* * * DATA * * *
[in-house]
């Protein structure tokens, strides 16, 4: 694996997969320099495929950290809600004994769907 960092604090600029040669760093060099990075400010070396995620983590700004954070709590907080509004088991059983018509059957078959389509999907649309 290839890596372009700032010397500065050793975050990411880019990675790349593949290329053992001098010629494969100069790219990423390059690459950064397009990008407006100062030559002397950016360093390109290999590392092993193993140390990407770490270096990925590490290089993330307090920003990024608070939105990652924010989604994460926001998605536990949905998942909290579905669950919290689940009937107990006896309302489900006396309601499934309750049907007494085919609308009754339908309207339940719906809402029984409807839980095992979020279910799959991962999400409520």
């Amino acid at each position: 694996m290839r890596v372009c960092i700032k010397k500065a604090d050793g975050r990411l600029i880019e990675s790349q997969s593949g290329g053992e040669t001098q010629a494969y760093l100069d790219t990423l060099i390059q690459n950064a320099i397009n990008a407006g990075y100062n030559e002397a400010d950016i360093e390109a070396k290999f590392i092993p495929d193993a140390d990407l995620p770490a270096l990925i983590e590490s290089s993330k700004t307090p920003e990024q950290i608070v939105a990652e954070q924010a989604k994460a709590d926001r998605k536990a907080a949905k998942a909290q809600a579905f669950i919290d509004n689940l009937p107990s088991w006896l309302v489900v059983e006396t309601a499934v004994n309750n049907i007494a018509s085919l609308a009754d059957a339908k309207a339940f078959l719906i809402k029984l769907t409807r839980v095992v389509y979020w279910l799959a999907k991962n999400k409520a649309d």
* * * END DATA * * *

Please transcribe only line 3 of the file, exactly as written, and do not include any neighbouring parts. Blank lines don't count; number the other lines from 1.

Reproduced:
């Amino acid at each position: 694996m290839r890596v372009c960092i700032k010397k500065a604090d050793g975050r990411l600029i880019e990675s790349q997969s593949g290329g053992e040669t001098q010629a494969y760093l100069d790219t990423l060099i390059q690459n950064a320099i397009n990008a407006g990075y100062n030559e002397a400010d950016i360093e390109a070396k290999f590392i092993p495929d193993a140390d990407l995620p770490a270096l990925i983590e590490s290089s993330k700004t307090p920003e990024q950290i608070v939105a990652e954070q924010a989604k994460a709590d926001r998605k536990a907080a949905k998942a909290q809600a579905f669950i919290d509004n689940l009937p107990s088991w006896l309302v489900v059983e006396t309601a499934v004994n309750n049907i007494a018509s085919l609308a009754d059957a339908k309207a339940f078959l719906i809402k029984l769907t409807r839980v095992v389509y979020w279910l799959a999907k991962n999400k409520a649309d």